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What governing boards and headteachers should expect from each other

Getting governance right is important because of the significant impact it has on the quality of educational provision and the opportunity and life chances of children. This joint guidance aims to help governing boards and headteachers to get governance right by working together, being mutually supportive and respecting each other’s roles and responsibilities.

Introduction and terminology

A parallel version of this guidance is available for multi academy trust boards and CEOs.


We use ‘governing board’ in this document to mean governing bodies in local authority (LA) maintained schools and federations, trust boards in a single academy trust (SAT) and regional or academy level committees, sometimes called the local governing body.

We use ‘headteacher’ to mean those responsible for the overall management of a school, a federation of schools or an academy. This includes the headteacher of a single school and executive leader of a federation.

Those governing on academy committees should read this guidance alongside the scheme of delegation for the multi academy trust their school is part of. This is important as the scheme of delegation defines the committee’s responsibility.

The eight elements of effective governance

  • Good relationships based on trust
  • Good chairing
  • Professional clerking
  • The right people around the table
  • Understanding roles and responsibilities
  • Courageous conversations
  • Knowing the school
  • Asking challenging questions

1. Respecting the respective roles

A key aspect of an effective working relationship is respecting the difference between strategic governance and operational management.

  • The governing board is expected to concentrate on delivering its core strategic functions.
  • The headteacher is expected to implement the strategic priorities of the governing board through their day-to-day management of the school.

Those governing are not asked to, and should not try to, involve themselves in day-to-day management, or carry out staff roles on an unpaid basis.

2. Working together to set a strategy

The governing board and headteacher have a shared responsibility for setting a future strategy that reflects the values of their school. In practice, this means:

  • Articulating a clear vision of where they want their school(s) to be in three to five years’ time, reflecting their values and ethos.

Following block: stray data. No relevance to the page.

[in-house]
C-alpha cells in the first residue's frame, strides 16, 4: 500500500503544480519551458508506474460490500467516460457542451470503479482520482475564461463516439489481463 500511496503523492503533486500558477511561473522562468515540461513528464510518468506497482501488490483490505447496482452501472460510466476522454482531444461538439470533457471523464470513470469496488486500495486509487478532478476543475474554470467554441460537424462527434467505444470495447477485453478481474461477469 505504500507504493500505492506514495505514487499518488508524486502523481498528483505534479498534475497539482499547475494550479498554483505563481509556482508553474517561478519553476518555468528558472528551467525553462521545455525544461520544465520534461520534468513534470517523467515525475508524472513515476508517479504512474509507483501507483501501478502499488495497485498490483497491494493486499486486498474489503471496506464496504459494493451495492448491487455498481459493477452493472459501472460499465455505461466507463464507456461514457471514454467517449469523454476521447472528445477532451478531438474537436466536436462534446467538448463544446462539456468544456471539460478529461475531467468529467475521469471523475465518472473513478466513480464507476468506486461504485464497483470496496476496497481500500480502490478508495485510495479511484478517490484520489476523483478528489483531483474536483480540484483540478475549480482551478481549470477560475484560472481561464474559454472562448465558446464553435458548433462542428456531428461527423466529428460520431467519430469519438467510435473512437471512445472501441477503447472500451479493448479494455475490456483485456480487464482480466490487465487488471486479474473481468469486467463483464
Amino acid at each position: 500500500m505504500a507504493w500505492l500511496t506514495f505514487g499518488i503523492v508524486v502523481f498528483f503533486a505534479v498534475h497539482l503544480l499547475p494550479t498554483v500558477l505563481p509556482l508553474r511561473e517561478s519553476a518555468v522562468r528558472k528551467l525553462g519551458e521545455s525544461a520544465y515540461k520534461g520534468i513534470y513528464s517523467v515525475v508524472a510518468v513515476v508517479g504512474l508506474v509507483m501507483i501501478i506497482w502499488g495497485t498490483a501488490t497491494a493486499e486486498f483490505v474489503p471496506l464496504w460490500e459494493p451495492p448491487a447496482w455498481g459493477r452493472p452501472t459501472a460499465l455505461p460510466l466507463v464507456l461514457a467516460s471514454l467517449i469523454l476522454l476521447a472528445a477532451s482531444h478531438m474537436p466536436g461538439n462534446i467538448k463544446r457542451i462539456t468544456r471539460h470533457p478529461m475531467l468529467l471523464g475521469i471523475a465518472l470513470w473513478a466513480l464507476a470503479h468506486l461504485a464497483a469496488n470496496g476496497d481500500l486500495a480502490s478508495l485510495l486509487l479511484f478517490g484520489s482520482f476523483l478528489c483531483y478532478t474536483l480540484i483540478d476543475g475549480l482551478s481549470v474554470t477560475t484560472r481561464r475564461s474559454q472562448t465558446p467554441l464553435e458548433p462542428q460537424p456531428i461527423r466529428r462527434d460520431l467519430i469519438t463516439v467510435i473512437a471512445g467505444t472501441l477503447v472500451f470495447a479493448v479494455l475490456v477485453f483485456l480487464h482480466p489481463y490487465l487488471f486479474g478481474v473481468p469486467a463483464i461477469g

• Using self-evaluation to identify priorities that reflect the current context and challenges.
  • Agreeing priorities that will achieve that vision and align with available resources.
  • The governing board monitoring progress within an annual cycle, which provides a focus for their meetings.

For further guidance on developing a strategy, visit the National Governance Association's website.

3. Engaging stakeholders

Meaningful engagement with stakeholders – pupils, parents, staff and the wider community – helps the governing board to make informed decisions and build trust and shared ownership in those decisions.

The governing board and headteacher have a shared commitment to building and maintaining key stakeholder relationships, modelling openness and transparency and developing lines of communication, thus creating the conditions for:

  • a diverse governing board
  • local knowledge to be valued
  • meaningful engagement and consultation
  • full participation
  • informed decision making.

Participating in inspections

The governing board is expected to make itself available and participate in meetings with Ofsted inspectors and inspection feedback meetings.

The headteacher is expected to support the participation of the governing board in inspections by requesting meetings are held at the beginning or end of the school day to maximise attendance.

4. Ensuring your school is a great place to work

Staff are a school’s most valuable resource and the largest area of expenditure in the budget. Governing boards have legal responsibilities as the employers of staff, which vary depending on the type of school. Boards in all LA maintained schools must comply with employment and health and safety legislation.

The governing board and headteacher have a shared responsibility for creating the leadership culture and climate necessary for the school to be recognised as a great place to work. This means:

  • complying with employment and equalities legislation
  • promoting safeguarding, transparency and equality of opportunity
  • avoiding discriminatory practice
  • HR policies being applied consistently
  • ensuring policies and their implementation promote a positive culture
  • recognising, encouraging and rewarding talent
  • tackling workload issues
  • engaging with staff to bring about improvement.

Discharging your duty of care

The governing board is expected to exercise its duty of care towards the headteacher and support their work-life balance. This means monitoring the impact of strategies and initiatives that promote a positive and sustainable workplace and ensure a safe and secure working environment.